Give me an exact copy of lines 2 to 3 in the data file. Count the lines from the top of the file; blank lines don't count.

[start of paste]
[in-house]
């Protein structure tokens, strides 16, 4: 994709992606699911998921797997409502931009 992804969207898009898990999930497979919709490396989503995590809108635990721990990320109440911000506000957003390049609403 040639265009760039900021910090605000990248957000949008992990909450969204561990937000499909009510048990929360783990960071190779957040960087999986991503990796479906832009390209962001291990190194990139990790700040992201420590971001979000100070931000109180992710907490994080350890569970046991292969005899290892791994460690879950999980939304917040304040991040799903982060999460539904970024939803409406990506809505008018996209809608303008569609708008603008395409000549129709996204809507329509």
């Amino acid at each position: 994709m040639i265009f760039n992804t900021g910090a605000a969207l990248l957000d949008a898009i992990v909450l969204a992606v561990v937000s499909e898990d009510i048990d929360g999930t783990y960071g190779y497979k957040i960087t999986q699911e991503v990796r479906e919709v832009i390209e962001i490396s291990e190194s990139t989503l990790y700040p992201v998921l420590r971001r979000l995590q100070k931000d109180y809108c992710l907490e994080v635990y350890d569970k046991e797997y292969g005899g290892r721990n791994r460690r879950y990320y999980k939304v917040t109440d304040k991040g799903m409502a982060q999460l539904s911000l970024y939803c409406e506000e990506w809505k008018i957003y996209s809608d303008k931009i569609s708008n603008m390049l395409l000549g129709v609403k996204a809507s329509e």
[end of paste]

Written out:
């Protein structure tokens, strides 16, 4: 994709992606699911998921797997409502931009 992804969207898009898990999930497979919709490396989503995590809108635990721990990320109440911000506000957003390049609403 040639265009760039900021910090605000990248957000949008992990909450969204561990937000499909009510048990929360783990960071190779957040960087999986991503990796479906832009390209962001291990190194990139990790700040992201420590971001979000100070931000109180992710907490994080350890569970046991292969005899290892791994460690879950999980939304917040304040991040799903982060999460539904970024939803409406990506809505008018996209809608303008569609708008603008395409000549129709996204809507329509």
């Amino acid at each position: 994709m040639i265009f760039n992804t900021g910090a605000a969207l990248l957000d949008a898009i992990v909450l969204a992606v561990v937000s499909e898990d009510i048990d929360g999930t783990y960071g190779y497979k957040i960087t999986q699911e991503v990796r479906e919709v832009i390209e962001i490396s291990e190194s990139t989503l990790y700040p992201v998921l420590r971001r979000l995590q100070k931000d109180y809108c992710l907490e994080v635990y350890d569970k046991e797997y292969g005899g290892r721990n791994r460690r879950y990320y999980k939304v917040t109440d304040k991040g799903m409502a982060q999460l539904s911000l970024y939803c409406e506000e990506w809505k008018i957003y996209s809608d303008k931009i569609s708008n603008m390049l395409l000549g129709v609403k996204a809507s329509e």